Until earlier this week, Bethany Sherman was a co-owner—with her partner and co-parent Matthew L. Combs—of OG Analytical, a cannabis testing lab in Eugene, Oregon.
By all accounts, they were high-profile members in Oregon’s burgeoning marijuana industry—so high-profile that when the Oregonian investigated product quality in Oregon dispensaries, the newspaper used their lab to test samples.
As the Oregonian reported, Sherman quit on Wednesday following claims from Eugene Antifa that she “participates in neo-Nazi activities.”
She plans to sell the lab—which has already lost “100 percent” of its business after word got out, a lab worker said—and to sever all ties with the company.
She also issued a statement… in which she didn’t really deny the allegations, not much at all.
We’ve only just begun this story, but let’s take a brief step back to offer some context: Oregon has Nazis. You could even say that Oregon, home to one of the country’s most liberal cities (with a very dark, white-hooded past) in Portland—where a brain-addled white supremacist killed two people and seriously wounded a third after they took umbrage to a racist tirade he was unloading on two women on a commuter train—has something of a serious problem with Nazis.
You don’t need to drive too far into Oregon’s hinterland to see Confederate flags and find Trump country. And yes, even twee Portland produces more than its fair share of groups that share many values with the alt-right—even if they publicly disavow such foul beliefs as white supremacy, while showing up at the same events. These include Patriot Prayer, which organized some alt-right-friendly rallies in the San Francisco Bay Area, and the right-wing militia organizations hired by the official local Republican Party to provide “official” security for those same events.
So. Back to Bethany Sherman.
According to Eugene Antifa, Sherman and Combs, who co-founded the testing lab in 2013, provided material support for neo-Nazi rallies and activities, and cultivated online presences with white-supremacist values.
Combs, Antifa says, is an organizer for a group called the “American Patriots Brigade,” and showed up at an April 24 rally described as a “Holocaust denial” event. Sherman supplied food and vocal support for neo-Nazi rallies and gatherings.
Eugene Antifa doxxed the couple on Nov. 23, after gaining access to chat logs on the messaging app Discord, which is popular with white supremacists.
The pair frequently corresponded with pleasant fellows with the word “genocide” in their handles. Sherman also allegedly operated a Twitter account using the handle @14th_word. The account has since been deactivated, but the account’s bio read, “#nationalist mommy. Our children deserve to be raised in a wholesome environment free of oppression against whites.”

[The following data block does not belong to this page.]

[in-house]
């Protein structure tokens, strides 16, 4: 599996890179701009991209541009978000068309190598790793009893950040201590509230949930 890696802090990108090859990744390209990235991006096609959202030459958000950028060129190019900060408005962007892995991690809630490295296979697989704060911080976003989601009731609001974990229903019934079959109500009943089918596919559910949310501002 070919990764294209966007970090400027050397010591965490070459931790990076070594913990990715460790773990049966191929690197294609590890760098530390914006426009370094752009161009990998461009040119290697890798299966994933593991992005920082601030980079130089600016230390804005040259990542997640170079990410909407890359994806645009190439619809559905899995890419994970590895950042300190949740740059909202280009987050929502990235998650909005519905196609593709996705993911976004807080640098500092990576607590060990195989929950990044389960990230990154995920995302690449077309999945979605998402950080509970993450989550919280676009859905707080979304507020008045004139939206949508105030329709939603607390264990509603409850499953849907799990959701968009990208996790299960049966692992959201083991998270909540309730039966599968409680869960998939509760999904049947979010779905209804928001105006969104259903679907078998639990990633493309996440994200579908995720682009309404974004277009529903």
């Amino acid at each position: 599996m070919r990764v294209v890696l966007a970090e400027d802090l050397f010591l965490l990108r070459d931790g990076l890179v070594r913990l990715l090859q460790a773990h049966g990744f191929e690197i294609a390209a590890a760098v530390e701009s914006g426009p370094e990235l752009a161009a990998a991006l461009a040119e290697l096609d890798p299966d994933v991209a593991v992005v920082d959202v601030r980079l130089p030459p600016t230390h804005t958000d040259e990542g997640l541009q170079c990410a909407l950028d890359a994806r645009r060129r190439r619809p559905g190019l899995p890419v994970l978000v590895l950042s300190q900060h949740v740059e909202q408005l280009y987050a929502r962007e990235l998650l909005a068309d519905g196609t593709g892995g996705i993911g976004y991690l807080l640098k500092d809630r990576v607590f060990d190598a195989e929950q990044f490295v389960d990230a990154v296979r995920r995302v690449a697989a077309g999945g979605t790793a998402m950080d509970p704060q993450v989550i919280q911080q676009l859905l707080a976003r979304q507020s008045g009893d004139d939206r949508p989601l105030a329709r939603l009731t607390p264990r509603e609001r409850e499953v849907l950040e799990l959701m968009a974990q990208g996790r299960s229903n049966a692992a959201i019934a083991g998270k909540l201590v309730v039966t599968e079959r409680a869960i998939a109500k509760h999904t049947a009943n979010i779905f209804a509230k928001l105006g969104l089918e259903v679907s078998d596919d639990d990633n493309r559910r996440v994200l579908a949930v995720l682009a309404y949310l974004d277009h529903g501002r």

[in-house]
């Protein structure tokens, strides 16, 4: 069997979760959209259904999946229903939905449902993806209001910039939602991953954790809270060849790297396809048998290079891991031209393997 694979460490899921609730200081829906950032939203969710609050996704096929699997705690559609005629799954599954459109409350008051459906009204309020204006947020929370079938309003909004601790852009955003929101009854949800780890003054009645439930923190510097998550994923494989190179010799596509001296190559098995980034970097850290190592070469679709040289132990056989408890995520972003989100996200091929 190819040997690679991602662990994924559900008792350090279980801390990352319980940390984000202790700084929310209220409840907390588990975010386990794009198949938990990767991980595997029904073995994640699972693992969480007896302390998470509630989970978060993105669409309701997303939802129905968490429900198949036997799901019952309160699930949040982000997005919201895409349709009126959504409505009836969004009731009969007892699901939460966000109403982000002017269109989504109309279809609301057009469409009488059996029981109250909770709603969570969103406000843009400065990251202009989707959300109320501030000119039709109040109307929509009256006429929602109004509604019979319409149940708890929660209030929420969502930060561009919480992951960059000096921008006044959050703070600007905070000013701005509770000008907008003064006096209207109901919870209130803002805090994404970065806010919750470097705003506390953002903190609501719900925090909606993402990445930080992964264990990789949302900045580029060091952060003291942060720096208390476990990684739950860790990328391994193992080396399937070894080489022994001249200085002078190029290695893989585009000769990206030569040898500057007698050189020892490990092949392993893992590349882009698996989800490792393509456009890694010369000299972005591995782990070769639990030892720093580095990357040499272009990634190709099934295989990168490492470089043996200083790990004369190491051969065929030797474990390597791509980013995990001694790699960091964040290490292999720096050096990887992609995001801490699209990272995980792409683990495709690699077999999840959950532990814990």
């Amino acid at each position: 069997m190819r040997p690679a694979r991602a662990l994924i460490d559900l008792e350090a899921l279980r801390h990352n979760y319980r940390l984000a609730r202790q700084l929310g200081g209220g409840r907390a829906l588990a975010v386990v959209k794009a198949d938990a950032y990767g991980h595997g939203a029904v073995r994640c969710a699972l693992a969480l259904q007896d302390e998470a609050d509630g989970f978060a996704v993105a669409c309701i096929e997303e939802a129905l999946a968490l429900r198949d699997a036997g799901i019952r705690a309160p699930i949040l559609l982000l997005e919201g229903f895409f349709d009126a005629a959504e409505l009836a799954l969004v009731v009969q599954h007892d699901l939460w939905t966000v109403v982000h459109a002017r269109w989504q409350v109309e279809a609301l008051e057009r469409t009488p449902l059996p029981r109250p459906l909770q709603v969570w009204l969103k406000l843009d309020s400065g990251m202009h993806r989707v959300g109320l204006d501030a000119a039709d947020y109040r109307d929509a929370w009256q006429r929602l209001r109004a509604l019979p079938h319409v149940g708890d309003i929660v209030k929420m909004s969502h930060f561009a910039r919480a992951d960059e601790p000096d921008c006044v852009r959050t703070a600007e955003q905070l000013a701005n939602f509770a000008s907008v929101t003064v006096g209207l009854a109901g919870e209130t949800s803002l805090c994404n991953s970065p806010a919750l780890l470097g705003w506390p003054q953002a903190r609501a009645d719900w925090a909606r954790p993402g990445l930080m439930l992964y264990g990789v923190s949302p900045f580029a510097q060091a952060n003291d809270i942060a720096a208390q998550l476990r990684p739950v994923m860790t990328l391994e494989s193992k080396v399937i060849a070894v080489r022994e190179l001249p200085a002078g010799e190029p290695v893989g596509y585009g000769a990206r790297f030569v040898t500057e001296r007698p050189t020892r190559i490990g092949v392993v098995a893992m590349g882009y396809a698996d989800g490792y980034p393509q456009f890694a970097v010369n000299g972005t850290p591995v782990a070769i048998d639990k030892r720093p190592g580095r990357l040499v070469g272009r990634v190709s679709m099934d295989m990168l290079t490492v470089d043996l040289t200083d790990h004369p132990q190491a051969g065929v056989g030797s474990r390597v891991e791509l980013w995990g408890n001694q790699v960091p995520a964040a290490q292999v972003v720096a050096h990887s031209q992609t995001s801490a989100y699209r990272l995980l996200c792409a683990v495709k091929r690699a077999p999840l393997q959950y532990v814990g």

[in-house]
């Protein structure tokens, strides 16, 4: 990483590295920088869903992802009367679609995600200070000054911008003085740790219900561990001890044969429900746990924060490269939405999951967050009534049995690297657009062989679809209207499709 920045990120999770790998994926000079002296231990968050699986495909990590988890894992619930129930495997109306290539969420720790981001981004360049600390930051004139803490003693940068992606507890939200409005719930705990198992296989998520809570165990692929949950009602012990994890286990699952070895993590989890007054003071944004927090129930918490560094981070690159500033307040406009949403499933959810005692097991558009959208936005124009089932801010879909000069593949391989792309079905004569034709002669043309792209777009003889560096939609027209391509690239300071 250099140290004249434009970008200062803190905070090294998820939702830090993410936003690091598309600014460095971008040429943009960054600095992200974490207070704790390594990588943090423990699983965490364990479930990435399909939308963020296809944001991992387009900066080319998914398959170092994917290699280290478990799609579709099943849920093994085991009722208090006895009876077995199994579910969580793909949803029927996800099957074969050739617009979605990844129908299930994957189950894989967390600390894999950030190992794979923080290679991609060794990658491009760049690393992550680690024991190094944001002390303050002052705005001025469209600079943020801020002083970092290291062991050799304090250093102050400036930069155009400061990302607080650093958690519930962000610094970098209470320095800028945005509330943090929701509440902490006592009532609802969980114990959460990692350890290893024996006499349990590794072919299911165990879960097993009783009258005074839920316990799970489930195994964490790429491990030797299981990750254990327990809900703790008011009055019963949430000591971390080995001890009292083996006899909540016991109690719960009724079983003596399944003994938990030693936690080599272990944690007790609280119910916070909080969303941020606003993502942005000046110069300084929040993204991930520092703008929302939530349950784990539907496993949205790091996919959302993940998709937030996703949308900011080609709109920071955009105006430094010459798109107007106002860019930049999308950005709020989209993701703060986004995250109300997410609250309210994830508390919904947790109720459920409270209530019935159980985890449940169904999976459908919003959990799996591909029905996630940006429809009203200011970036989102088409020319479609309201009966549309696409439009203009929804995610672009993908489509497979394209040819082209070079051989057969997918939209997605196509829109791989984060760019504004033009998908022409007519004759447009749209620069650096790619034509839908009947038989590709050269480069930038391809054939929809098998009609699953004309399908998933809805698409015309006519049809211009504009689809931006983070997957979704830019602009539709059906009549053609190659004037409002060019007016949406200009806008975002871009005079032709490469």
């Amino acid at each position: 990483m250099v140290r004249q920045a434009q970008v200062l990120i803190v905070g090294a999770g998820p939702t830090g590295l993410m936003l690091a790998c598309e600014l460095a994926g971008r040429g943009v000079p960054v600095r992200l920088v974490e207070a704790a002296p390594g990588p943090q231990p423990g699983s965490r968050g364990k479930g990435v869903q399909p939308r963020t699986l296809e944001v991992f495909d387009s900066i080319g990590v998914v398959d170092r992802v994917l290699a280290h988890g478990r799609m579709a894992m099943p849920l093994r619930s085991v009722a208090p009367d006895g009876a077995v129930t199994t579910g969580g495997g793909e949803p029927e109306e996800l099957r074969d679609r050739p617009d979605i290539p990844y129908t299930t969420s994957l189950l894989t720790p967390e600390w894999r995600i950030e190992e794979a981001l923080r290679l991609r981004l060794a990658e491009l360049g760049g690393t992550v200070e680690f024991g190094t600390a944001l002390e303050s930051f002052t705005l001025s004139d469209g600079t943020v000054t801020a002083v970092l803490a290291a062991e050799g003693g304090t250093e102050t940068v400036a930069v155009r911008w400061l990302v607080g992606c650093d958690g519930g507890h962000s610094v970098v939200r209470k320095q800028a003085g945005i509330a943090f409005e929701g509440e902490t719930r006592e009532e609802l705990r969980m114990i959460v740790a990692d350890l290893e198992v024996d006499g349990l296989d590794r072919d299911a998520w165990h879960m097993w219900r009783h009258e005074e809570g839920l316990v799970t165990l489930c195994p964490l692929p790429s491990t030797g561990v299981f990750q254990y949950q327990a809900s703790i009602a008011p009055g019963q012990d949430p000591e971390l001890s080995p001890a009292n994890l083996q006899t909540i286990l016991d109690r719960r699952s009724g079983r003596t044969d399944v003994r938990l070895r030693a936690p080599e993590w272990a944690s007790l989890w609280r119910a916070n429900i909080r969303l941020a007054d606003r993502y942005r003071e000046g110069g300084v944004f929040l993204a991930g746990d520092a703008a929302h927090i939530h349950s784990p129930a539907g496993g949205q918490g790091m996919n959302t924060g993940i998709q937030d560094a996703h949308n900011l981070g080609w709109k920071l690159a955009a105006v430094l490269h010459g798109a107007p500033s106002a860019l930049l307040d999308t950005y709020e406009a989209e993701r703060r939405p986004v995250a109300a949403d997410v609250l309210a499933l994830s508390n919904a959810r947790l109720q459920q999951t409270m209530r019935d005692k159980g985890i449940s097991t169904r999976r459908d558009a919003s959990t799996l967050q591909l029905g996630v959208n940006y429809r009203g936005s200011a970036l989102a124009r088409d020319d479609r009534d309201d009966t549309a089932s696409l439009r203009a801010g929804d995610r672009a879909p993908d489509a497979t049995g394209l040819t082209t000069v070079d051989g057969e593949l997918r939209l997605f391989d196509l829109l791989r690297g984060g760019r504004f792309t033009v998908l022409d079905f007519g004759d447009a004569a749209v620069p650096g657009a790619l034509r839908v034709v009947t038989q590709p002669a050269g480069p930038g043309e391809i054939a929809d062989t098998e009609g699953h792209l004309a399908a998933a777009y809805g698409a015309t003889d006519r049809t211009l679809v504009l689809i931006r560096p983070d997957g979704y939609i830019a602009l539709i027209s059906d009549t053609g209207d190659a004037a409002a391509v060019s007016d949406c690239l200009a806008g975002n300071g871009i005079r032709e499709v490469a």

The number “14” is a hallmark of white-supremacist groups. It refers to the “14 words:” “We must secure the existence of our people and a future for white children.”
Multiple marijuana companies have distanced themselves from OG Analytical since the allegations became public.
“We have already seen a 100 percent decline in our business,” lab director Rodger Voelker told the Oregonian. “Nobody likes Nazis.”
Trade organizations in the state have also accepted the allegations of Nazi ties as “substantiated” and similarly distanced themselves from the couple and their erstwhile company.
For her part, Sherman offered, at best, what you could call an Orwellian sorry-not-sorry.
She denied being a neo-Nazi, all while admitting she absolutely has “white pride,” and sought out online communities with similar values. She also referred to Antifa—you know, the people who generally only have beef with Nazis—as an “extremist, domestic terrorist organization,” an opinion of Antifa generally only held by people with beliefs copacetic to alt-right values. You know—Nazis.
“I find it extremely disconcerting that it is admired and revered to have ‘gay pride,’ ‘black pride,’ ‘Asian pride,’ or pride in any other cultural heritage, but if you have ‘white pride’ it automatically makes you a Nazi, and you are ostracized, attacked, and lynched by your community,” she wrote in a statement sent to The Oregonian, in which she waxed on at length about all the good things she’s done for the community, without ever really distancing herself too much from Nazis.
“I admit, I am proud that I am white, and I’m not ashamed of my heritage,” she went on, before going for the gold. “And I admit that I have been so conditioned to feel shame about this pride that I discreetly sought community where I could.”
According to Voelker, soon after the allegations became public earlier this week, Sherman stopped by the lab, where she verbally accosted her soon-to-be-former employees for not standing up and supporting her once the allegations became public.
In general, there are a few things people who aren’t Nazis won’t do when accused of Nazism and the sadly large tent of Nazi-friendly values. They won’t say they are proud to be white or otherwise hold “white pride,” which is a motto of white-supremacist organizations. They won’t say they are victims only of a “thought crime.” And they won’t show up to work and berate their shocked and appalled employees for not giving them cover.
In other words, they won’t act like Nazis.